The potential at a carbon-fiber electrode was held at ?0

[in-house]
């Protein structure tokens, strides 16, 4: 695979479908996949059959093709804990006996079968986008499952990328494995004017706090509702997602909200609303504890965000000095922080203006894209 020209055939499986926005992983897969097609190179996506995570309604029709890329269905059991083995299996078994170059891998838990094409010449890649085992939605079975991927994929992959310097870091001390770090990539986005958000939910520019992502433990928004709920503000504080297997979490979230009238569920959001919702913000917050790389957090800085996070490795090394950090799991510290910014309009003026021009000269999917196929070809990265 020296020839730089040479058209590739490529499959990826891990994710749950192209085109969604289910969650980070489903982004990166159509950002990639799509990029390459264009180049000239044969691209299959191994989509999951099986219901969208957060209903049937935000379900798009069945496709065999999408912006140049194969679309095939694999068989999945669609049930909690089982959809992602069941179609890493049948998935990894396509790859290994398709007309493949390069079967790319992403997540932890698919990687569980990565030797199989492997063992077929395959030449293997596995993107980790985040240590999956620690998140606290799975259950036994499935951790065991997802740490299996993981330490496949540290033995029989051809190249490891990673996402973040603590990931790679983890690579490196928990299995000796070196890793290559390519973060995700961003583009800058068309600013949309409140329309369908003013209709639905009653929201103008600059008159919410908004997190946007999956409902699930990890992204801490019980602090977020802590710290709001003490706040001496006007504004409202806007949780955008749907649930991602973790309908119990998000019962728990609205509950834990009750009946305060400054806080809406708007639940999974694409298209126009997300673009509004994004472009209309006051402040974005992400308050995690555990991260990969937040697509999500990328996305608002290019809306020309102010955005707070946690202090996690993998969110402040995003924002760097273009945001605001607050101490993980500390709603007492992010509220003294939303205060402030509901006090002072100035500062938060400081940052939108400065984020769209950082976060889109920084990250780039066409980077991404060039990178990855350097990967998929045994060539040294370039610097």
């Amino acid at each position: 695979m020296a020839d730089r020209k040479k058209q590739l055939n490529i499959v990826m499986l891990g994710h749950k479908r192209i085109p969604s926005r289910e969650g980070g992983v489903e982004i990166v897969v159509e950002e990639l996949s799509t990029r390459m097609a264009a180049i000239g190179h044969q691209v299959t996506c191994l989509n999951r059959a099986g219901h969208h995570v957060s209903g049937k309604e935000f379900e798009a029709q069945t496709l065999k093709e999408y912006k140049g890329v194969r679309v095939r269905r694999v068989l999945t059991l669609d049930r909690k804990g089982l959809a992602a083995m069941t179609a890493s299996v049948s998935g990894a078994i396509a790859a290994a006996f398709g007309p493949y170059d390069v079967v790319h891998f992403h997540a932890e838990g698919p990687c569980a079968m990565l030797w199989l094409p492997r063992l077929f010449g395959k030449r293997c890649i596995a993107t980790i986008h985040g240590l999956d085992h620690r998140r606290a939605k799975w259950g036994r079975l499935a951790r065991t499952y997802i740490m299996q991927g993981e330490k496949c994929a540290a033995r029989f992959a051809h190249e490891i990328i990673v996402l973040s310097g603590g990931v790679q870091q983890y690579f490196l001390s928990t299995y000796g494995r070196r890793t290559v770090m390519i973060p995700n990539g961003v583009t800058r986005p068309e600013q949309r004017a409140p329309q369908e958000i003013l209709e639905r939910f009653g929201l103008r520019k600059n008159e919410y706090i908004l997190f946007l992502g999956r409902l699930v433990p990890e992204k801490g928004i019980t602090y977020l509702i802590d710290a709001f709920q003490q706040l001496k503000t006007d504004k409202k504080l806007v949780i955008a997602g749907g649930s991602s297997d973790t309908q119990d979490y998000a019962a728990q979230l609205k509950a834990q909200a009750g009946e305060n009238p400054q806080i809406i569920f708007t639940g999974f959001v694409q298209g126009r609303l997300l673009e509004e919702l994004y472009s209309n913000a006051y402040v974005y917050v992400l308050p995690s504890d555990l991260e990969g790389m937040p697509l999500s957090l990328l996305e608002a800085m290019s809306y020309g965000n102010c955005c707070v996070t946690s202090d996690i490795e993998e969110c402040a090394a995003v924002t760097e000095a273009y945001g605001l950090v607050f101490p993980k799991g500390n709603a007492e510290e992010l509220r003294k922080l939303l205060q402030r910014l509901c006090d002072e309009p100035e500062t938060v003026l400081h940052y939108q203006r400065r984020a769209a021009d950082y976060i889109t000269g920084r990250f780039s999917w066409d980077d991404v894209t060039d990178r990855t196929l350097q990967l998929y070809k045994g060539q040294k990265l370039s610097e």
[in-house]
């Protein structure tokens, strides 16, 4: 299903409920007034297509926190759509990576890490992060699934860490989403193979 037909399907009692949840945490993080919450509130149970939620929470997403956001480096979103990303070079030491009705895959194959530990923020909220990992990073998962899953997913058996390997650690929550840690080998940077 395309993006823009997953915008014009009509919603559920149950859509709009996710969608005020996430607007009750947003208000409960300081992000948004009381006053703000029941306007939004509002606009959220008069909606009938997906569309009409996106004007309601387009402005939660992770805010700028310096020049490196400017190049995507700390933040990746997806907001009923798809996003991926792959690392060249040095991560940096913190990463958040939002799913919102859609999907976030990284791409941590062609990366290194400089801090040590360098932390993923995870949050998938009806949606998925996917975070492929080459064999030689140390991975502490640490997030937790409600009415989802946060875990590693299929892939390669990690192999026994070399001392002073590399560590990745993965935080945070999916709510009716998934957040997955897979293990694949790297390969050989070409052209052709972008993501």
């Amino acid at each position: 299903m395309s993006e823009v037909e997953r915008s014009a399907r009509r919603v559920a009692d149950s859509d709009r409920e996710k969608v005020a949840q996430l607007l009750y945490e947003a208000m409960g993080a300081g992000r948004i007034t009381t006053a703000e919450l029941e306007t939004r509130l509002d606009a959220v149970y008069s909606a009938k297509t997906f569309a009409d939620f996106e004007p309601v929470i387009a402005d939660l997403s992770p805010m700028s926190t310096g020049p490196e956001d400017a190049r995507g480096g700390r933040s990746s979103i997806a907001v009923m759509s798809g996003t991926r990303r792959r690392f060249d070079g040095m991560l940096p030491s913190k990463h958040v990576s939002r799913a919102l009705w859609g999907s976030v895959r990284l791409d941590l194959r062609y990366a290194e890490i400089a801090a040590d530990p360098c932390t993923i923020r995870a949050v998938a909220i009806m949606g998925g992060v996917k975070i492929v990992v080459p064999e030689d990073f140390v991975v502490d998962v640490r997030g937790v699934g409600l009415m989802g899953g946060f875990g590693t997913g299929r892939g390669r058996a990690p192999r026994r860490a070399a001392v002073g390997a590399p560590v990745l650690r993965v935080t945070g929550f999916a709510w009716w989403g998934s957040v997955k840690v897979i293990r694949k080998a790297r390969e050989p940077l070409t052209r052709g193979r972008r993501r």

The potential at a carbon-fiber electrode was held at ?0.4 V versus Ag/AgCl, ramped to +1.3 V and back to ?0.4 V (400V/s) every 100 ms. this effect without recovery for at least 90 days. This loss of CRFs capacity to regulate dopamine release in the nucleus accumbens is accompanied by a switch in the reaction to CRF from appetitive to aversive, indicating a diametric change in the emotional response to acute stressors. Thus, the current findings offer a biological substrate for the switch in affect which is central to stress-induced depressive disorders. CRF initiates neuroendocrine signaling in the hypothalamic-pituitary-adrenal axis, and also regulates neurotransmission directly via two receptor subtypes, CRF R1 and CRF R2, which 3-Methylglutaric acid are distributed widely throughout the brain7,8. In the nucleus accumbens, CRF facilitates cue-elicited motivation9 and social bonding10, behaviors thought to be mediated by dopamine transmission11,12. Therefore, we sought evidence for CRF-dopamine interactions in the nucleus accumbens, first using fluorescent immunohistochemistry. Dense CRF immunoreactivity was present throughout the rostro-caudal axis of the nucleus accumbens core and lateral shell and in the most rostral portion of the medial shell in sparsely located large cell bodies (cholinergic interneurons, see Supplementary Fig. 1) and fiber terminals that were interdigitated with tyrosine-hydroxylase (TH) immunoreactive fibers that are indicative of dopamine-containing axons (Fig. 1a). Immunoreactivity for the CRF R1 receptor displayed punctate staining with co-localization of TH immunoreactivity on fiber segments in addition to localization on cell bodies within the nucleus accumbens (Fig. 1b and Supplementary Fig. 2). CRF R2 immunoreactivity had a more diffuse, but still, punctate pattern of staining, similar to that in other regions13, with some co-localization with Rabbit Polyclonal to GPRIN1 TH-immunoreactivity (Fig. 1c and Supplementary Fig. 3). Expression of CRF receptors on subcellular profiles in the nucleus accumbens, including TH-positive terminals, was confirmed at higher spatial resolution using transmission electron microscopy (Fig. 1d; quantified in Supplementary Table 1). Together, these data indicate that the localization of 3-Methylglutaric acid CRF and its receptors in the nucleus accumbens is well suited for modulation of dopamine release. Open in a separate window Figure 1 Cellular localization of CRF peptide, CRF R1 and CRF R2 in the nucleus accumbensa, Immunoreactivity for CRF peptide (top), CRF R1 (middle) or CRF R2 (bottom) is shown in red and for tyrosine hydroxylase (TH) is shown in green. The arrows highlight examples of co-localization (yellow in the merged images). Scale bar = 10 m. b, Transmission electron microscopy photomicrographs demonstrating CRF receptors (labeled with immunogold particles; arrows) present on both TH positive (immunoperoxidase labeled) and TH negative profiles. Top scale bar = 0.5 m; bottom scale bars = 1 m. To directly test the functional effects of CRF on dopamine release in the nucleus accumbens, we selectively monitored dopamine release evoked by a single biphasic electrical pulse (2 ms/phase, 100-500 A delivered once per minute) in acute coronal brain slices using fast-scan cyclic voltammetry at carbon-fiber microelectrodes (Fig. 2a and Supplementary Fig. 4). Vehicle or CRF (10, 100 or 1000 nM) was applied to the slice for 15 minutes following five minutes of 3-Methylglutaric acid stable baseline and the resultant effect was quantified by averaging the evoked dopamine current in the last ten minutes. Following application of vehicle, there was a modest decrease (~7 %) in dopamine release (Fig. 2b), whereas CRF increased dopamine 3-Methylglutaric acid release in a concentration-dependent manner eliciting effects significantly greater than vehicle at 100 and 1000 nM (27.8 6.7 and 30.0 8.4 % respectively, mean s.e.m.; F3, 49 = 5.026, p < 0.01, one-way ANOVA with Dunnetts post-hoc t-tests; Fig. 2b and Supplementary Fig. 5). Interestingly, this 3-Methylglutaric acid effect could be blocked by application of either the selective CRF R1 antagonist, antalarmin (1 M), or the selective CRF R2 antagonist, anti-sauvagine 30 (ASVG 30; 250 nM) to the slice beginning 20 minutes before CRF application (F2, 50 = 5.142, p < 0.01, one-way ANOVA with Dunnetts post-hoc t-tests; Fig. 2c) indicating that co-activation of both receptors is required. Consistently, CRF (10, 100, 1000 nM) failed to increase dopamine release in the nucleus accumbens of mice with deletion of either the CRF R114 or R215 gene (Fig. 2d). Application of the selective CRF R1 agonist Stressin 1 (100 or 300 nM) or the selective CRF R2 agonist Urocortin 3 (100 or 300 nM) failed to significantly increase dopamine release when applied individually (p > 0.05 compared to respective vehicles; Fig. 2e and f), but significantly increased dopamine release when co-applied (F3,36 = 3.528, p < 0.05 vs vehicle, one-way ANOVA with Dunnetts post-hoc t-tests). The.